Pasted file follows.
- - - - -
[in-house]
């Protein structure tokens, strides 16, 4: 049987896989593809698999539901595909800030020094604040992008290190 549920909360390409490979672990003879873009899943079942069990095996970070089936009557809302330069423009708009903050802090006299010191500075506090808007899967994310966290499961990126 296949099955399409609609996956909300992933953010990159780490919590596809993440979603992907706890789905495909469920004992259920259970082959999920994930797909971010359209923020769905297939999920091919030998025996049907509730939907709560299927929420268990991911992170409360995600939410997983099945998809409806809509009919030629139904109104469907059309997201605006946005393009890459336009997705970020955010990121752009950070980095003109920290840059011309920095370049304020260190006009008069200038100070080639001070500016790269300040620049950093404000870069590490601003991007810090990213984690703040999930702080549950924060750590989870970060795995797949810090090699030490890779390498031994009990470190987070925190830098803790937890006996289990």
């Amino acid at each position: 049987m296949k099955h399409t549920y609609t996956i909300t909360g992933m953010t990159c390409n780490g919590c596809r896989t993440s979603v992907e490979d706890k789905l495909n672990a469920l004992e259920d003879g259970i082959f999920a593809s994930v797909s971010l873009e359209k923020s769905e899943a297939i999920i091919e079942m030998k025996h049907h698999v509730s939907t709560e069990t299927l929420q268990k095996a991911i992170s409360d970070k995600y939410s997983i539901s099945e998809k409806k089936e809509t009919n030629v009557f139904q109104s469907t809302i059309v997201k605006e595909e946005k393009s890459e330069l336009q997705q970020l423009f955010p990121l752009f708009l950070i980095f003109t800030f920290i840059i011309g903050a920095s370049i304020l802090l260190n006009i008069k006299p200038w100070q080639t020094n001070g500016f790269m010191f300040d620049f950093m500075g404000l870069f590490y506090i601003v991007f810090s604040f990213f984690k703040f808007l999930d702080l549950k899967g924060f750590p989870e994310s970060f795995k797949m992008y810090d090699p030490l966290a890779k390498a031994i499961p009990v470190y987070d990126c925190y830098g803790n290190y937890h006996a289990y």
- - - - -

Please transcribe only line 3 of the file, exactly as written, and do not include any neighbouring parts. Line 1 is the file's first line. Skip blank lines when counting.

């Amino acid at each position: 049987m296949k099955h399409t549920y609609t996956i909300t909360g992933m953010t990159c390409n780490g919590c596809r896989t993440s979603v992907e490979d706890k789905l495909n672990a469920l004992e259920d003879g259970i082959f999920a593809s994930v797909s971010l873009e359209k923020s769905e899943a297939i999920i091919e079942m030998k025996h049907h698999v509730s939907t709560e069990t299927l929420q268990k095996a991911i992170s409360d970070k995600y939410s997983i539901s099945e998809k409806k089936e809509t009919n030629v009557f139904q109104s469907t809302i059309v997201k605006e595909e946005k393009s890459e330069l336009q997705q970020l423009f955010p990121l752009f708009l950070i980095f003109t800030f920290i840059i011309g903050a920095s370049i304020l802090l260190n006009i008069k006299p200038w100070q080639t020094n001070g500016f790269m010191f300040d620049f950093m500075g404000l870069f590490y506090i601003v991007f810090s604040f990213f984690k703040f808007l999930d702080l549950k899967g924060f750590p989870e994310s970060f795995k797949m992008y810090d090699p030490l966290a890779k390498a031994i499961p009990v470190y987070d990126c925190y830098g803790n290190y937890h006996a289990y």